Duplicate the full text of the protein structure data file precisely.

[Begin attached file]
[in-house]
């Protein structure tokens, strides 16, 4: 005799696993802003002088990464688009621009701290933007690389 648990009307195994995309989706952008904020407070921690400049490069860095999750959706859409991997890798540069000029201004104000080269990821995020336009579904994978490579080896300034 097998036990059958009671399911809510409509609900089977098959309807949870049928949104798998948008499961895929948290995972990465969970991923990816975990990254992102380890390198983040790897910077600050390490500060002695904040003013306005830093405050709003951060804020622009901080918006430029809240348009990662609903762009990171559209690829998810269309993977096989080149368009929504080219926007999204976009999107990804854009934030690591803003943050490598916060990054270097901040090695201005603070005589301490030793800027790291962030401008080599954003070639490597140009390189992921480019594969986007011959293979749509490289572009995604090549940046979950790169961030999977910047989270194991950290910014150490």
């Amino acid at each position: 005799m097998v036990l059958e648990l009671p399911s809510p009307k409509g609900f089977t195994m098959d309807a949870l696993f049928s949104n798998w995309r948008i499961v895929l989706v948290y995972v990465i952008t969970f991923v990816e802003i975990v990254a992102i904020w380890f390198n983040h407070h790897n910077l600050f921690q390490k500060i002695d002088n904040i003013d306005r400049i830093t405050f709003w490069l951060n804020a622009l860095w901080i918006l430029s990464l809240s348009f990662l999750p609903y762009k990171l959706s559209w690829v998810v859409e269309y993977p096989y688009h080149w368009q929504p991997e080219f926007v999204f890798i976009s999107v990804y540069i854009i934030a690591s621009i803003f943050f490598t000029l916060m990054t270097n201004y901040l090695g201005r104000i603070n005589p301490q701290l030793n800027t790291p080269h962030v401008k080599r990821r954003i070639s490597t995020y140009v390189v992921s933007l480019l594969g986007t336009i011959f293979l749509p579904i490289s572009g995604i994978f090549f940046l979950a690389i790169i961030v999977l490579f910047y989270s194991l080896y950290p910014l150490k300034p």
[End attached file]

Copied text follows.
[in-house]
């Protein structure tokens, strides 16, 4: 005799696993802003002088990464688009621009701290933007690389 648990009307195994995309989706952008904020407070921690400049490069860095999750959706859409991997890798540069000029201004104000080269990821995020336009579904994978490579080896300034 097998036990059958009671399911809510409509609900089977098959309807949870049928949104798998948008499961895929948290995972990465969970991923990816975990990254992102380890390198983040790897910077600050390490500060002695904040003013306005830093405050709003951060804020622009901080918006430029809240348009990662609903762009990171559209690829998810269309993977096989080149368009929504080219926007999204976009999107990804854009934030690591803003943050490598916060990054270097901040090695201005603070005589301490030793800027790291962030401008080599954003070639490597140009390189992921480019594969986007011959293979749509490289572009995604090549940046979950790169961030999977910047989270194991950290910014150490």
């Amino acid at each position: 005799m097998v036990l059958e648990l009671p399911s809510p009307k409509g609900f089977t195994m098959d309807a949870l696993f049928s949104n798998w995309r948008i499961v895929l989706v948290y995972v990465i952008t969970f991923v990816e802003i975990v990254a992102i904020w380890f390198n983040h407070h790897n910077l600050f921690q390490k500060i002695d002088n904040i003013d306005r400049i830093t405050f709003w490069l951060n804020a622009l860095w901080i918006l430029s990464l809240s348009f990662l999750p609903y762009k990171l959706s559209w690829v998810v859409e269309y993977p096989y688009h080149w368009q929504p991997e080219f926007v999204f890798i976009s999107v990804y540069i854009i934030a690591s621009i803003f943050f490598t000029l916060m990054t270097n201004y901040l090695g201005r104000i603070n005589p301490q701290l030793n800027t790291p080269h962030v401008k080599r990821r954003i070639s490597t995020y140009v390189v992921s933007l480019l594969g986007t336009i011959f293979l749509p579904i490289s572009g995604i994978f090549f940046l979950a690389i790169i961030v999977l490579f910047y989270s194991l080896y950290p910014l150490k300034p």